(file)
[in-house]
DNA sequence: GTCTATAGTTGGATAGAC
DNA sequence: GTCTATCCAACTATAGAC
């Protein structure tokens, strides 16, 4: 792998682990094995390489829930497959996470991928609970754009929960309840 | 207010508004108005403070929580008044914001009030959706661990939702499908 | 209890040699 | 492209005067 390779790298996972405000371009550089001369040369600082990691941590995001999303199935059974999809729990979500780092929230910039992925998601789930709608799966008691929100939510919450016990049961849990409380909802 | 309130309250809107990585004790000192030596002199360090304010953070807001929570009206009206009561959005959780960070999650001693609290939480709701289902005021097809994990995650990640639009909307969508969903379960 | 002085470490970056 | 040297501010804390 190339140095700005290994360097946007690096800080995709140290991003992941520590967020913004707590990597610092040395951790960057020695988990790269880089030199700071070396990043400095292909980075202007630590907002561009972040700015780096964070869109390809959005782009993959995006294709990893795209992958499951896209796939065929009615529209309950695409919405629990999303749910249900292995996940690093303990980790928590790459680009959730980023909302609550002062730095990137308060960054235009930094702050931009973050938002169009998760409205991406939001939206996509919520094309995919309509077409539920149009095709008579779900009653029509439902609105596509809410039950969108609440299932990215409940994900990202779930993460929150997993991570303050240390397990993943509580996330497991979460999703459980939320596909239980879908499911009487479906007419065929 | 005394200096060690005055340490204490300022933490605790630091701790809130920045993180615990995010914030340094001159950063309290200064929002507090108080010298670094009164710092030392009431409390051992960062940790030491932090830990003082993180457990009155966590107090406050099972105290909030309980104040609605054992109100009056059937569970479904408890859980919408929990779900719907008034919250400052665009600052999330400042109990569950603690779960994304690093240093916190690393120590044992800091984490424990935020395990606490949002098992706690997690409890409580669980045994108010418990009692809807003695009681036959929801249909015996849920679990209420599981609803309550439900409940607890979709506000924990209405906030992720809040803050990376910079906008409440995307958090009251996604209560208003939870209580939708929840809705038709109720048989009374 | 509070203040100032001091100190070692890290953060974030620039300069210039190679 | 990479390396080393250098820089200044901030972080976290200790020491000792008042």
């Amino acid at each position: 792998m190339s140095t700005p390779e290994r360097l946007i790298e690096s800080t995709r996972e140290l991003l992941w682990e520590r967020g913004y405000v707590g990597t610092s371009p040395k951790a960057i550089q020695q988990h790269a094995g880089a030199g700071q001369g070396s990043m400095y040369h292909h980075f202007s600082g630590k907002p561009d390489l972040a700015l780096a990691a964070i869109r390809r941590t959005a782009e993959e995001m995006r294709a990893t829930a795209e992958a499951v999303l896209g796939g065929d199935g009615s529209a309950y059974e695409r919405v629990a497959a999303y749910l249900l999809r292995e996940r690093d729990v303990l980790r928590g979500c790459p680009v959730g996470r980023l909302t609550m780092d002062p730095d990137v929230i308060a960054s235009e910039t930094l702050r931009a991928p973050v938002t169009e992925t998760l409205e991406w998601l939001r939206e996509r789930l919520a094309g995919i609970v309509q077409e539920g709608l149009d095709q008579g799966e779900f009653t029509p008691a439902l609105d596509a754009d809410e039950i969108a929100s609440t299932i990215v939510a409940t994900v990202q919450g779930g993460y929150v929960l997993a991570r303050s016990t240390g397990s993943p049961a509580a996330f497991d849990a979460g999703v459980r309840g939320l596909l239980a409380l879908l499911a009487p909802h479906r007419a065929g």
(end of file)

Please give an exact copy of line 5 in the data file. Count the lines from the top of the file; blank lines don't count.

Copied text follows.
């Amino acid at each position: 792998m190339s140095t700005p390779e290994r360097l946007i790298e690096s800080t995709r996972e140290l991003l992941w682990e520590r967020g913004y405000v707590g990597t610092s371009p040395k951790a960057i550089q020695q988990h790269a094995g880089a030199g700071q001369g070396s990043m400095y040369h292909h980075f202007s600082g630590k907002p561009d390489l972040a700015l780096a990691a964070i869109r390809r941590t959005a782009e993959e995001m995006r294709a990893t829930a795209e992958a499951v999303l896209g796939g065929d199935g009615s529209a309950y059974e695409r919405v629990a497959a999303y749910l249900l999809r292995e996940r690093d729990v303990l980790r928590g979500c790459p680009v959730g996470r980023l909302t609550m780092d002062p730095d990137v929230i308060a960054s235009e910039t930094l702050r931009a991928p973050v938002t169009e992925t998760l409205e991406w998601l939001r939206e996509r789930l919520a094309g995919i609970v309509q077409e539920g709608l149009d095709q008579g799966e779900f009653t029509p008691a439902l609105d596509a754009d809410e039950i969108a929100s609440t299932i990215v939510a409940t994900v990202q919450g779930g993460y929150v929960l997993a991570r303050s016990t240390g397990s993943p049961a509580a996330f497991d849990a979460g999703v459980r309840g939320l596909l239980a409380l879908l499911a009487p909802h479906r007419a065929g």